The Secret Life of Plants in Lucian Freud’s Paintings

741647 Interior at Paddington, 1951 (oil on canvas) by Freud, Lucian (1922-2011); 152.4x114.3 cm; Walker Art Gallery, National Museums Liverpool; ( the model, Harry Diamond (1924-2009) was a photographer and friend of the artist); © The Lucian Freud Archive

Looking at Lucian Freud’s “Interior at Paddington” (1951), a pivotal work in the artist’s practice, the viewer is inevitably drawn to the painting’s human subject – Freud’s friend, the photographer Harry Diamond. Diamond’s indecipherable expression and the loaded hesitancy of his body are so captivating that one could easily overlook the painting’s other protagonist: a man-sized yucca plant, occupying the foreground and sharing at least its equal part of the stage. 

In “Lucian Freud Herbarium,” a new book by the art historian Giovanni Aloi, the author offers an original analysis of this much-discussed painting, drawing out the full ambivalence of the relationship between man and pot plant. This is one of many great readings in Aloi’s thorough and abundantly illustrated survey of Freud’s paintings of plants. As with all good scholarly works, the reader is left so convinced of the value of the subject matter that one is surprised it hasn’t garnered more critical attention already. 

“Lucian Freud Herbarium” opens with a general introduction to the artist’s oeuvre, which points out that Freud’s figurative painting, although out of sync with the times, was not an expression of “anachronistic stubbornness.” Instead, Aloi suggests, it demonstrates his confidence in a medium that had been emancipated from depicting reality by the invention of photography, and had since become “a truly critical, self-aware, and profoundly powerful philosophical tool.” Such claims are now commonplace, but also often vague and open-ended; Aloi traces out the metaphysical stakes of Freud’s treatment of the natural world with a rare and lucid precision. 

Aloi’s argument rests on Freud’s rejection of the orthodox anthropocentric approach to representing plants in painting. Rather than enlisting nature for its aesthetic or symbolic value, the artist accords an equivalence to humans, animals and plants, which, liberated from the traditional designs of the human gaze, are depicted with a “universal nakedness” and “existential bareness.” Looking at Freud’s paintings, one can sense this intuitively; plants are not charged with doing or saying something, they are just there, in all their quiddity. 

Reading on, a concise but illuminating history of the representation of plants in art serves to contextualize Freud’s practice within a much longer lineage. The discussion begins as far back as the Ancient Greeks’ theory of mimesis, and examines the secondary status accorded to plants in European art which were typically seen as the passive counterpart to the active human subject. The author contrasts this with the Eastern tradition, where paintings of flowers (a distinct genre to botanical illustrations) can be found in China as early as the 7thcentury, and where an entirely different philosophical framework attributed greater value to non-human subject matters.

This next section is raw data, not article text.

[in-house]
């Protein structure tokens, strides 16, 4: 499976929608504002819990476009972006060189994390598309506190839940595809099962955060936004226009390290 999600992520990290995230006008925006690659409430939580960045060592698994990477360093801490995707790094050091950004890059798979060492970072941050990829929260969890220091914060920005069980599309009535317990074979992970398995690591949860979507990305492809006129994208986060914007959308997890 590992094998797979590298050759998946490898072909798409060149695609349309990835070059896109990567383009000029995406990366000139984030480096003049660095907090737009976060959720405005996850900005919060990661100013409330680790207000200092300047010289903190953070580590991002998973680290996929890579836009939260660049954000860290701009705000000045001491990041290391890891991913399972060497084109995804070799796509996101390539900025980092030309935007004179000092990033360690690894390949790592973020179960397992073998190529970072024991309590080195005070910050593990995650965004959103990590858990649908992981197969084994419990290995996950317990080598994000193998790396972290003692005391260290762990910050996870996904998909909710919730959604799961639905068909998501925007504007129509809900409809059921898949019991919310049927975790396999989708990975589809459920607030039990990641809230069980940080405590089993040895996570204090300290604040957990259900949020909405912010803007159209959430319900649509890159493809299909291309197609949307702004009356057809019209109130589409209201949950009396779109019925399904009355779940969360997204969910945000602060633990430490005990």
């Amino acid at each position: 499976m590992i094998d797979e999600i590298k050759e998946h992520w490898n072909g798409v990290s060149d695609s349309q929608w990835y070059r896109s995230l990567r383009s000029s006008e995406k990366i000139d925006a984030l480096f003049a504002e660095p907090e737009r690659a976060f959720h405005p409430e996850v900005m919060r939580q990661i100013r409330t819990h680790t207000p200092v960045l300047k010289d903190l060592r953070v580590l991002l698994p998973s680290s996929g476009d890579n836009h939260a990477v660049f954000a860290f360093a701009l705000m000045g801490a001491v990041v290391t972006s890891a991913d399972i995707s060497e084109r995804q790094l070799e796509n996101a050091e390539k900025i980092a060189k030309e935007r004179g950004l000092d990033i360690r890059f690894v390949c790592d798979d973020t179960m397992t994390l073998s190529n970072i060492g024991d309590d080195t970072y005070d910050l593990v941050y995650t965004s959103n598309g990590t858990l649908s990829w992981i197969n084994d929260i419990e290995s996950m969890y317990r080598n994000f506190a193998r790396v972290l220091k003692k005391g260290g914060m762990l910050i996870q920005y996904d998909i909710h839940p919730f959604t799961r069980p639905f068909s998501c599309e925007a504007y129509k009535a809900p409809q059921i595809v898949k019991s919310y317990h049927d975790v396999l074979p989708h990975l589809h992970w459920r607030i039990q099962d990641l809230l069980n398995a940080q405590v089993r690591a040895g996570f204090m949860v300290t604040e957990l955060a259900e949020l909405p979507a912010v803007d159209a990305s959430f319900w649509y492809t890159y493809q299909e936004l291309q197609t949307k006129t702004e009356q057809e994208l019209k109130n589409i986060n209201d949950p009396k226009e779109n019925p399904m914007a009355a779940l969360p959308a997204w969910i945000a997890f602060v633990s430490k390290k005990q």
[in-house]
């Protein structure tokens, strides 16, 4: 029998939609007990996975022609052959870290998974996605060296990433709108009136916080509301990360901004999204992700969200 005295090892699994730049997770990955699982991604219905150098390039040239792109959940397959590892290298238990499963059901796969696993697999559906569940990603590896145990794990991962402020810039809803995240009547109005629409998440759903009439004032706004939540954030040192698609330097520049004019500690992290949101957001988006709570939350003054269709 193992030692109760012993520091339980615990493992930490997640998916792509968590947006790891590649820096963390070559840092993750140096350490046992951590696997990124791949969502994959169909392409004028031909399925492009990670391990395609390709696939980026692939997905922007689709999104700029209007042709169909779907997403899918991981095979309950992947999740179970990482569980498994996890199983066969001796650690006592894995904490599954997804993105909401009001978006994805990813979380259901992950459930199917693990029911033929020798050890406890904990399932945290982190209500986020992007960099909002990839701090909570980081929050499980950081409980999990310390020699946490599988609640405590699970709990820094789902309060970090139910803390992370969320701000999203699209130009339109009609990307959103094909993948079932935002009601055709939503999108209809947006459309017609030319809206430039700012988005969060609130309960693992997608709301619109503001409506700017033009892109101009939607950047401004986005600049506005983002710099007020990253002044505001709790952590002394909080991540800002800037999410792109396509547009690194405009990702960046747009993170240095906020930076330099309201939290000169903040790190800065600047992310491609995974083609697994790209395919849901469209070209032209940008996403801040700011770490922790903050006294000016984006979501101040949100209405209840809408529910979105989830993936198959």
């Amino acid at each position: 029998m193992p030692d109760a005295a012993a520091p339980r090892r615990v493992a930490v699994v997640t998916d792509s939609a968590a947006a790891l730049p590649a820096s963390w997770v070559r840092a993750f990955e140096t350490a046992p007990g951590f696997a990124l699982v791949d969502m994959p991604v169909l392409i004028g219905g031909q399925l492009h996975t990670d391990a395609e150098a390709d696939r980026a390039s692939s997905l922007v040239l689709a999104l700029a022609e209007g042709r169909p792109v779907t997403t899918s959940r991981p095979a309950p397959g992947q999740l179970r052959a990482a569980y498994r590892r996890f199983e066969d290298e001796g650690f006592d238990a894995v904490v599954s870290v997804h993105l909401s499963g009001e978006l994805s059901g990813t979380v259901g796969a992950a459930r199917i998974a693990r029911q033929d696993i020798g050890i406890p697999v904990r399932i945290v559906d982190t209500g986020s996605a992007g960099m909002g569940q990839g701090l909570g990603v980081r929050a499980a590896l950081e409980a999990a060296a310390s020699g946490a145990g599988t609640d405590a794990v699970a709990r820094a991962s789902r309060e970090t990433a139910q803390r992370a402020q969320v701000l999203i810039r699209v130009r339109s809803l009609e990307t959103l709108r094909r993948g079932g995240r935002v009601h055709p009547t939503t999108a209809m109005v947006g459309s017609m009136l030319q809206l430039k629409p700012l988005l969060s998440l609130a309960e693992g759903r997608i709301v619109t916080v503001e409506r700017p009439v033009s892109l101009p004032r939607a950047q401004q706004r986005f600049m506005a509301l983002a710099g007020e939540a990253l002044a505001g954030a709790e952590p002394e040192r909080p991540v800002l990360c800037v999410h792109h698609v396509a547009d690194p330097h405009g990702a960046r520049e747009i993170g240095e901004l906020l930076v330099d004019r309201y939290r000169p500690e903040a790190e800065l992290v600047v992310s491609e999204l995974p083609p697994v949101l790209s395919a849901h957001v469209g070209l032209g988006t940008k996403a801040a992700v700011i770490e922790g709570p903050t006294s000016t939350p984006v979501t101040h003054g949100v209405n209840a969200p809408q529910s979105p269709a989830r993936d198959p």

Aloi then describes how, during the Renaissance, plants and flowers were associated with an increasingly complex network of symbolisms, with their appearance in a painting serving the picture’s narrative development. In the 17thcentury, this was developed further in still life painting in Northern Europe, and later flourished among the Pre-Raphaelites in Victorian England, as urbanization and industrialization ushered in widespread nostalgia for a lost bucolic past. In all of these cases, Aloi writes, plants were effectively subordinated in the service of “ventriloquizing human affairs.”

This brief history concludes by considering representations of plants in Modern and Contemporary art, looking at artists such as Karl Blossfeldt, Edward Steichen or Rashid Johnson who take more nuanced approaches, often complicating the status of plants as objects or subjects. This leads to a broader reflection on how climate change and the imminent threat to our future co-existence with the natural world invites novel perspectives and lends new significance to how we consider our relationship with nature.

What follows is a chronological account of Freud’s plant paintings, from his earliest childhood drawings through to his final works. Readers learn of the artists and influences that shaped Freud’s depictions of the vegetal world, as well as their relationship with the nude in his paintings. The result is a fascinating insight into an underexamined aspect of Freud’s work, as well as a new prism to consider his painterly practice as a whole. Readers might well be left with more questions than they started with, the first of which is how such an analysis might apply to other Modern and Contemporary artists. For example, how might the plants and flowers in Kehinde Wiley or Alice Neel’s portraits be understood? What conception of the man-nature relationship are they predicated on? As the climate crisis looms ahead, and artistic practices respond in turn, I suspect we’ll be talking an awful lot more about plants in the coming years.  

“Lucian Freud Herbarium” by Giovanni Aloi is published by Prestel (£39.99 hardcover).  

Article published on Blouin Artinfo.